Welcome to the Rangeland Ecology & Management archives. The journal Rangeland Ecology & Management (RE&M; v58, 2005-present) is the successor to the Journal of Range Management (JRM; v. 1-57, 1948-2004.) The archives provide public access, in a "rolling window" agreement with the Society for Range Management, to both titles (JRM and RE&M), from v.1 up to five years from the present year.

The most recent years of RE&M are available through membership in the Society for Range Management (SRM). Membership in SRM is a means to access current information and dialogue on rangeland management.

Your institution may also have access to current issues through library or institutional subscriptions.

Print ISSN: 0022-409x

Online ISSN: 1550-7424


Contact the University Libraries Journal Team with questions about these journals.

Recent Submissions

  • Writing for your audience

    Young, James A. (Society for Range Management, 1988-09-01)
  • Writing for the reader

    Hart, Richard H. (Society for Range Management, 1988-09-01)
  • What do researchers like to read?

    Wright, Henry A. (Society for Range Management, 1988-09-01)
  • Water and nitrogen effects on growth and allocation patterns of creosotebush in the northern Chihuahuan Desert

    Fisher, F. M.; Zak, J. C.; Cunningham, G. L.; Whitford, W. G. (Society for Range Management, 1988-09-01)
    A field experiment using 2 patterns of irrigation and 1 level of nitrogen fertilizer (10 g-N m-2) was conducted in order to discern water and nitrogen interactions that may control production of creosotebush, (Larrea tridentata (D.C.) Cov. The 2 patterns of irrigation simulated precipitation from small, frequent events (6 mm water added weekly) or large, infrequent events (25 mm water added monthly). Understanding the factors controlling the production of this rangeland shrub may aid in the development of strategies for its management. Vegetative growth occurred mostly during March-May (spring) and August-October (summer-fall). Fruit production occurred mainly in the spring and root growth occurred mainly in the summer-fall. Irrigation increased vegetative growth and decreased fruit production. Responses to irrigation were greater during summer-fall than in the spring. Small, frequent water additions caused larger increases in vegetative plus fruit growth than did large, infrequent water additions. Nitrogen fertilization increased the growth of both vegetation and fruit in irrigated and unirrigated plots. Stem mortality and root growth were not significantly affected by irrigation or nitrogen fertilizer. These results suggest that creosotebush production is limited by both soil moisture and nitrogen availability and that temporal patterns of rainfall may be as important as total amounts.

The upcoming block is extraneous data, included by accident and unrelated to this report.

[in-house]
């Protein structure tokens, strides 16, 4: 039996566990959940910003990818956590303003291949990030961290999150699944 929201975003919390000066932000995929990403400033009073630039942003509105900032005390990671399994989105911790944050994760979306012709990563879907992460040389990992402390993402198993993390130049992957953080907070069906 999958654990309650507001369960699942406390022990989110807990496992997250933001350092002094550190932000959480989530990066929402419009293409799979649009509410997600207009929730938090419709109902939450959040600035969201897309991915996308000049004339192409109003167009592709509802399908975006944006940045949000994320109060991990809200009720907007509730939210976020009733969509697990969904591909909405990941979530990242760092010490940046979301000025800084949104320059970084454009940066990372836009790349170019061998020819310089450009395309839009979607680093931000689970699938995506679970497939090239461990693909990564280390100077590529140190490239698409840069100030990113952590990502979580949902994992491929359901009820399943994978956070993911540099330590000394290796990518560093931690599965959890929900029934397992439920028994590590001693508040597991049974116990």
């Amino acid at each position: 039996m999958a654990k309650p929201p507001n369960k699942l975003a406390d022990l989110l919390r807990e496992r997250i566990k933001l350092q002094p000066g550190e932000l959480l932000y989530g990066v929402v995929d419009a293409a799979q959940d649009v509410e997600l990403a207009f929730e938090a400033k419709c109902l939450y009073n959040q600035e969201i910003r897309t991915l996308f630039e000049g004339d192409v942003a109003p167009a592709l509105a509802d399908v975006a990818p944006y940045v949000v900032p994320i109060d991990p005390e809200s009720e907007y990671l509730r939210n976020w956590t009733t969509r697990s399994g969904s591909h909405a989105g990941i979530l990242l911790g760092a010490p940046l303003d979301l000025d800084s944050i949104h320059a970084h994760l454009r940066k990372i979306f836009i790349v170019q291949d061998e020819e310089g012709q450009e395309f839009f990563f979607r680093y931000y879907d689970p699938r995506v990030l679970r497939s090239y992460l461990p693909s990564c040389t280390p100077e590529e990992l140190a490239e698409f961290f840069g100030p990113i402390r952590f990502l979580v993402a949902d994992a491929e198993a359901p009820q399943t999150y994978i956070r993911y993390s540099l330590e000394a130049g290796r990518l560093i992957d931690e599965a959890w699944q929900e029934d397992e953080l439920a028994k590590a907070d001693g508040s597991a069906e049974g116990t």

• Viewpoint: Who are those Smiths?

    Beetle, Alan A. (Society for Range Management, 1988-09-01)
  • Variability within a native stand of blue grama

    McGinnies, W. J.; Laycock, W. A.; Tsuchiya, T.; Yonker, C. M.; Edmunds, D. A. (Society for Range Management, 1988-09-01)
    Considerable variability and patchiness have been observed within sites of native range dominated by blue grama [Bouteloua gracilis (H.B.K.) Griffiths] range at the Central Plains Experimental Range, Weld County, Colorado. Patches containing tall plants of blue grama with many seedstalks were interspersed with patches of short plants with few seedstalks. Differences in plant height were not entirely related to soil properties. Relative differences in plant height among plants collected in the field were maintained when these plants were grown in a greenhouse environment. "Dry spots" (usually 2 to 4 m in diameter) that contain dark-colored, wilted plants have also been observed during dry, hot weather. We found several differences in soil properties that could be responsible for the dry spots. All differences in soil properties were within the range for the soil series of the experimental site, an Ascalon fine sandy loam (Aridic Argiustoll). Sixty-two plants of blue grama were collected based on their variability from a single pasture, increased vegetatively in the greenhouse, and transplanted into a spaced-plant nursery. In the third growing season following transplanting, mean values for measurements on replicated clones ranged from 202 to 719 reproductive culms per ramet, 25 to 46 cm height of reproductive culms, 17 to 24 cm basal diameter, 39 to 93 grams dry matter per ramet, and from 11 June to 20 July for first anthesis. Somatic chromosome numbers were determined for 60 plants and 55 were tetraploids (4x = 40), 3 were pentaploids (5x = 50), and 2 were hexaploids (6x = 60). We concluded that the observed variability and patchiness apparently result from a combination of both genetic and edaphic factors.